0

members

Easy Raspberry basics: Project 02d Raspberry PI camera module V2 and Node-RED - taking a picture

of Acoptex.com in Raspberry Pi 3

Raspberry basics: Project 02d

Project name: Raspberry PI camera module V2 and Node-RED - taking a picture

Tags: Raspberry, Raspberry camera V2, Raspberry PI camera module, Raspberry PI 3, Node-RED, node red, taking a picture

Attachments: template code

In this project, you need these parts :

1.Raspberry PI 3 model B 1 pc

2. Raspberry PI camera module V2 1 pc

3. Micro SD card with NOOBS and SD card adapter 1 pc

4. Micro USB power supply (2.1 A, max 2.5 A) 1 pc

 

TV or monitor and HDMI cable
Keyboard and mouse

 

5. TV or monitor 1 pc

6. HDMI cable 1 pc

7. USB keyboard 1 pc

8. USB mouse 1 pc

General

We will learn how to take pictures with Node-RED using the Raspberry Pi Camera Module V2.

Understanding the Raspberry PI camera module V2

The Raspberry Pi Camera Module v2 replaced the original Camera Module in April 2016. The v2 Camera Module has a Sony IMX219 8-megapixel sensor (compared to the 5-megapixel OmniVision OV5647 sensor of the original camera).

The Camera Module can be used to take high-definition video, as well as stills photographs. It’s easy to use for beginners, but has plenty to offer advanced users if you’re looking to expand your knowledge. There are lots of examples online of people using it for time-lapse, slow-motion, and other video cleverness. You can also use the libraries we bundle with the camera to create effects.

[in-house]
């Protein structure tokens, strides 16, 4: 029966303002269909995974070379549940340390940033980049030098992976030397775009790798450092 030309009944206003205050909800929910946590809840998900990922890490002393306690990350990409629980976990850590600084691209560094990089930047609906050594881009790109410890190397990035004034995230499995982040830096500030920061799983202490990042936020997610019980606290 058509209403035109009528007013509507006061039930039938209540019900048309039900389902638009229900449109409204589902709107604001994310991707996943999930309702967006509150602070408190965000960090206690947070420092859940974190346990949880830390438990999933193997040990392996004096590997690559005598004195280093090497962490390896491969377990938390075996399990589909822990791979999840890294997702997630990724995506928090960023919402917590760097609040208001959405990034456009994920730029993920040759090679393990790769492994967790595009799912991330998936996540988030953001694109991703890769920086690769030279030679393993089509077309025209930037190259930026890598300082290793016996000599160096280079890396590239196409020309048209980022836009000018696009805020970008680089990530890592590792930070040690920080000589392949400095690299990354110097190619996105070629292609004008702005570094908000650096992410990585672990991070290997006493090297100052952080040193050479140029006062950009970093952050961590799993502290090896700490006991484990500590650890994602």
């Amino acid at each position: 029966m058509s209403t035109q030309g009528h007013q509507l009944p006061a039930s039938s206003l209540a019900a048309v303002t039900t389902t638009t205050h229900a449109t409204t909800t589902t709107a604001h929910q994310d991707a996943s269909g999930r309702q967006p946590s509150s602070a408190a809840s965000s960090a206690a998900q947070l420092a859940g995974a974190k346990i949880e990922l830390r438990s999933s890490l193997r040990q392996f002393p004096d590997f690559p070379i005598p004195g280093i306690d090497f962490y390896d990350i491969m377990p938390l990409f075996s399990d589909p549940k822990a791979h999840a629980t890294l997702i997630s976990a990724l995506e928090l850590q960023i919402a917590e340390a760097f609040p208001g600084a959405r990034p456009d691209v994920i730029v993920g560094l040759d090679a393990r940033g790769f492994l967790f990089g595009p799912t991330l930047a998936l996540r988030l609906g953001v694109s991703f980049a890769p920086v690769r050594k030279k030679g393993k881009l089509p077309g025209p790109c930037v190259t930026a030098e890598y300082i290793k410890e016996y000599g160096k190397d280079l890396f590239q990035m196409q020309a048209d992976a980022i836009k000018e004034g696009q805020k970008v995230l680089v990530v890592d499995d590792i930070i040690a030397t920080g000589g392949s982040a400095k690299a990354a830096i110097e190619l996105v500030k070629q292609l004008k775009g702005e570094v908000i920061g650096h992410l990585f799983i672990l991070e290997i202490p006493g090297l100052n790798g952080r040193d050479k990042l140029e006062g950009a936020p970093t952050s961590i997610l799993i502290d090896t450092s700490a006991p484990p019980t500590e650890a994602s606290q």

You can read all the gory details about IMX219 and the Exmor R back-illuminated sensor architecture on Sony’s website, but suffice to say this is more than just a resolution upgrade: it’s a leap forward in image quality, colour fidelity, and low-light performance. It supports 1080p30, 720p60 and VGA90 video modes, as well as still capture. It attaches via a 15cm ribbon cable to the CSI port on the Raspberry Pi.

The camera works with all models of Raspberry Pi 1, 2, and 3. It can be accessed through the MMAL and V4L APIs, and there are numerous third-party libraries built for it, including the Picamera Python library. See the Getting Started with Picamera resource to learn how to use it.